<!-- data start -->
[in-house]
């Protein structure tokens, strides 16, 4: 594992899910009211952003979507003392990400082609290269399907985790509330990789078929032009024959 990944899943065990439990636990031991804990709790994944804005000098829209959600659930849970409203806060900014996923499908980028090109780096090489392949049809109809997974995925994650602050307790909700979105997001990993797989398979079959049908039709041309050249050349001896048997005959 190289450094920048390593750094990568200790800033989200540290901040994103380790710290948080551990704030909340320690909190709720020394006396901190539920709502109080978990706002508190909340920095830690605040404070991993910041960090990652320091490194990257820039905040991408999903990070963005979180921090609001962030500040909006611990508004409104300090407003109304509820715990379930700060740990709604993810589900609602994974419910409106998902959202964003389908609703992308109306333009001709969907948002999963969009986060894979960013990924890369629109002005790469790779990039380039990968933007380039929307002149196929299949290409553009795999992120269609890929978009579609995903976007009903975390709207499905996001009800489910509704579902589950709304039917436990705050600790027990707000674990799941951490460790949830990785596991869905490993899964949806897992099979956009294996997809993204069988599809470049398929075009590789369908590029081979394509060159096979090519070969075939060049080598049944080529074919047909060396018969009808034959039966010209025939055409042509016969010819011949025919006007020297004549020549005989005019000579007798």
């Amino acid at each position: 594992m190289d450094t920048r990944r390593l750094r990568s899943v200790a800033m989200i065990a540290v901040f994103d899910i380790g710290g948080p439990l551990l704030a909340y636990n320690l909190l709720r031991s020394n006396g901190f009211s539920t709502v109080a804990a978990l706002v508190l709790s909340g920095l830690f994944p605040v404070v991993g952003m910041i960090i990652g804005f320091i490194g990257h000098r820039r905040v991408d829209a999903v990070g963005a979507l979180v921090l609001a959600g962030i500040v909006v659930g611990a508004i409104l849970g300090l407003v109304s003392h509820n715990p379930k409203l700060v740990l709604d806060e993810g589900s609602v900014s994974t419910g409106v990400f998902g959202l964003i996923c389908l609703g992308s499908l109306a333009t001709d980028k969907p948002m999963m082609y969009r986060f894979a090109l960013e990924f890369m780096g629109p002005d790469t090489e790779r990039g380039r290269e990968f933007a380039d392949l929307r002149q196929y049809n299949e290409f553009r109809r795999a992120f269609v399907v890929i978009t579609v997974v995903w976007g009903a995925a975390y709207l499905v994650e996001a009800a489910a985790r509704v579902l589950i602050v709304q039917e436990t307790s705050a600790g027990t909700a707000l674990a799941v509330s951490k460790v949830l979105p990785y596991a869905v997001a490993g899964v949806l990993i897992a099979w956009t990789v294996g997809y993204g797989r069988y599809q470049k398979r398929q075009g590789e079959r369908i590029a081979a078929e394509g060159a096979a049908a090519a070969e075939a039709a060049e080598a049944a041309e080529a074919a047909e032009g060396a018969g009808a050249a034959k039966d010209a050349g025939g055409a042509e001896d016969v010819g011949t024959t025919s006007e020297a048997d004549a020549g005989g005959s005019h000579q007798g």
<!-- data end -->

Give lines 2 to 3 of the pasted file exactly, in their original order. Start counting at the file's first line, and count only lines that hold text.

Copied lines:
């Protein structure tokens, strides 16, 4: 594992899910009211952003979507003392990400082609290269399907985790509330990789078929032009024959 990944899943065990439990636990031991804990709790994944804005000098829209959600659930849970409203806060900014996923499908980028090109780096090489392949049809109809997974995925994650602050307790909700979105997001990993797989398979079959049908039709041309050249050349001896048997005959 190289450094920048390593750094990568200790800033989200540290901040994103380790710290948080551990704030909340320690909190709720020394006396901190539920709502109080978990706002508190909340920095830690605040404070991993910041960090990652320091490194990257820039905040991408999903990070963005979180921090609001962030500040909006611990508004409104300090407003109304509820715990379930700060740990709604993810589900609602994974419910409106998902959202964003389908609703992308109306333009001709969907948002999963969009986060894979960013990924890369629109002005790469790779990039380039990968933007380039929307002149196929299949290409553009795999992120269609890929978009579609995903976007009903975390709207499905996001009800489910509704579902589950709304039917436990705050600790027990707000674990799941951490460790949830990785596991869905490993899964949806897992099979956009294996997809993204069988599809470049398929075009590789369908590029081979394509060159096979090519070969075939060049080598049944080529074919047909060396018969009808034959039966010209025939055409042509016969010819011949025919006007020297004549020549005989005019000579007798």
């Amino acid at each position: 594992m190289d450094t920048r990944r390593l750094r990568s899943v200790a800033m989200i065990a540290v901040f994103d899910i380790g710290g948080p439990l551990l704030a909340y636990n320690l909190l709720r031991s020394n006396g901190f009211s539920t709502v109080a804990a978990l706002v508190l709790s909340g920095l830690f994944p605040v404070v991993g952003m910041i960090i990652g804005f320091i490194g990257h000098r820039r905040v991408d829209a999903v990070g963005a979507l979180v921090l609001a959600g962030i500040v909006v659930g611990a508004i409104l849970g300090l407003v109304s003392h509820n715990p379930k409203l700060v740990l709604d806060e993810g589900s609602v900014s994974t419910g409106v990400f998902g959202l964003i996923c389908l609703g992308s499908l109306a333009t001709d980028k969907p948002m999963m082609y969009r986060f894979a090109l960013e990924f890369m780096g629109p002005d790469t090489e790779r990039g380039r290269e990968f933007a380039d392949l929307r002149q196929y049809n299949e290409f553009r109809r795999a992120f269609v399907v890929i978009t579609v997974v995903w976007g009903a995925a975390y709207l499905v994650e996001a009800a489910a985790r509704v579902l589950i602050v709304q039917e436990t307790s705050a600790g027990t909700a707000l674990a799941v509330s951490k460790v949830l979105p990785y596991a869905v997001a490993g899964v949806l990993i897992a099979w956009t990789v294996g997809y993204g797989r069988y599809q470049k398979r398929q075009g590789e079959r369908i590029a081979a078929e394509g060159a096979a049908a090519a070969e075939a039709a060049e080598a049944a041309e080529a074919a047909e032009g060396a018969g009808a050249a034959k039966d010209a050349g025939g055409a042509e001896d016969v010819g011949t024959t025919s006007e020297a048997d004549a020549g005989g005959s005019h000579q007798g």